Insurers have always been ahead of the curve in using data for the customer-facing side of the business. Increasingly complex personal or business data for actuarial models help assess and respond to risk.
However, when it comes to internal operations, many large-scale insurers fail to leverage data to quickly gain insights and drive them to action.
Here are four ways firms can better harness data analytics to improve their internal operations:
1. Focus analytics on fundamental operations to improve efficiency and meet customer demand.
In an industry where organic growth is difficult to come by, most insurers can benefit significantly from analytics projects focused on getting the basics right. Deeper insight around core functions such as underwriting, workflow management, policy creation, and claims management will drive substantial operational efficiency and a better understanding of customer demand. This data efficiency allows for a more nimble organization that responds to changes in a heavily regulated environment more quickly.
Below are a few examples of how the application of analytics in fundamental operations has been proven to drive high impact for insurers:
A leading insurance services firm employed the same level of effort and resources to process all transactions, regardless of complexity. We worked with the firm to link activity-based analytics to operational and financial data, and found that a significant percentage of the transactions were unprofitable. By diverting the handling of low complexity transactions to a separate, more streamlined process, the firm was able to better align revenue with cost to serve.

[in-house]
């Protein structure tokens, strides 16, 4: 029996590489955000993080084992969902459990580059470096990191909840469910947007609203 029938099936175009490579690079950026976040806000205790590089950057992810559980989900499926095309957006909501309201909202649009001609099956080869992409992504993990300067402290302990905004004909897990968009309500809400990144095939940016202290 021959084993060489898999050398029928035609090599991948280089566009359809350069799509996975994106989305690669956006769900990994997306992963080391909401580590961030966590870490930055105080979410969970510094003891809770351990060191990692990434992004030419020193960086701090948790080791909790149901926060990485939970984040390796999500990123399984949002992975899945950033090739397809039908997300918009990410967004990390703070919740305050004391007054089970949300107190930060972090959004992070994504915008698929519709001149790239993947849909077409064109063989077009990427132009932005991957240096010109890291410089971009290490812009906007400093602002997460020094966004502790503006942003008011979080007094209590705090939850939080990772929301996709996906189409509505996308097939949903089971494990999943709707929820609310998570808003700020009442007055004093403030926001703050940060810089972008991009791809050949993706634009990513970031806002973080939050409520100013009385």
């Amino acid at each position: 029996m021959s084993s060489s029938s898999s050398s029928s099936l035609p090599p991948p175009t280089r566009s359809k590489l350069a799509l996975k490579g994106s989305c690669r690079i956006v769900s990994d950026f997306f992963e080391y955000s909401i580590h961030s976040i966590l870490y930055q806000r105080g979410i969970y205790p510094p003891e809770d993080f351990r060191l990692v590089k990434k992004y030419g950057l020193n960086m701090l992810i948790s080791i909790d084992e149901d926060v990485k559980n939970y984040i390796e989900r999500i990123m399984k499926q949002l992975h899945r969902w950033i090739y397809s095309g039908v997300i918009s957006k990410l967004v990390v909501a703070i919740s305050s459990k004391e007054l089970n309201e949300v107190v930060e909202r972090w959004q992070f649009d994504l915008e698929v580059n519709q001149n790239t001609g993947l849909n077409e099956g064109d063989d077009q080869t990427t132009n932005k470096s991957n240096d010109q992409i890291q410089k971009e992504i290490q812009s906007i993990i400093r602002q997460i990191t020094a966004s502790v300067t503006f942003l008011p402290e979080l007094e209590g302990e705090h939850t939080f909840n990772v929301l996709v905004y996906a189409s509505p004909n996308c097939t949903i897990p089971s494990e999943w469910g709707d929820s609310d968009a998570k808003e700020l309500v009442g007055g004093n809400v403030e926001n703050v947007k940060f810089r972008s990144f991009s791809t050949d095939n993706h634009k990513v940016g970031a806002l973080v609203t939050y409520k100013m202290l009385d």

For an executive of a global firm, we combined financial and operational data sets to create a normalized view of cost efficiency (e.g., cost per policy), allowing the leader to accurately compare performance across the firm’s country IT teams for the first time. This revealed the inefficiencies of maintaining disparate models and processes.
Many insurance processes deal with non-standard inputs (e.g., requests for quotes from clients via free-form emails) and outputs (e.g., quotes sent from carriers in multiple formats) that require high amounts of re-entering and re-formatting. We found an opportunity to automate the process through technology (a sentiment analysis engine) that extracts data from a variety of sources and auto-populates the forms and systems.
2. Build data management capabilities by collecting, mapping, and aligning data from disparate systems (everything from HR to claims systems) to run faster and better analytics.
Many insurers have grown through decades of acquisition, leading to quality issues that stem from legacy data and systems ‘stitched together’ in one large ecosystem. These patchwork systems often lead to more than one source of truth, which causes confusion and makes running fast analyses difficult.
A master data-management strategy, with adequate time spent upfront on data mapping, is essential to reduce the sources of inaccuracies. Often, this is a large project, but provides an essential foundation for future data analytics endeavors.
As technology advances, companies should also look for better ways to incorporate external sources of data. Refined geographic and topological data can provide higher resolution of risk in areas such as flooding and other natural disasters. Analytics from wearables and connected personal devices could provide additional ways to ensure efficient medical recovery, thus preventing fraud and driving higher profitability from personal policies.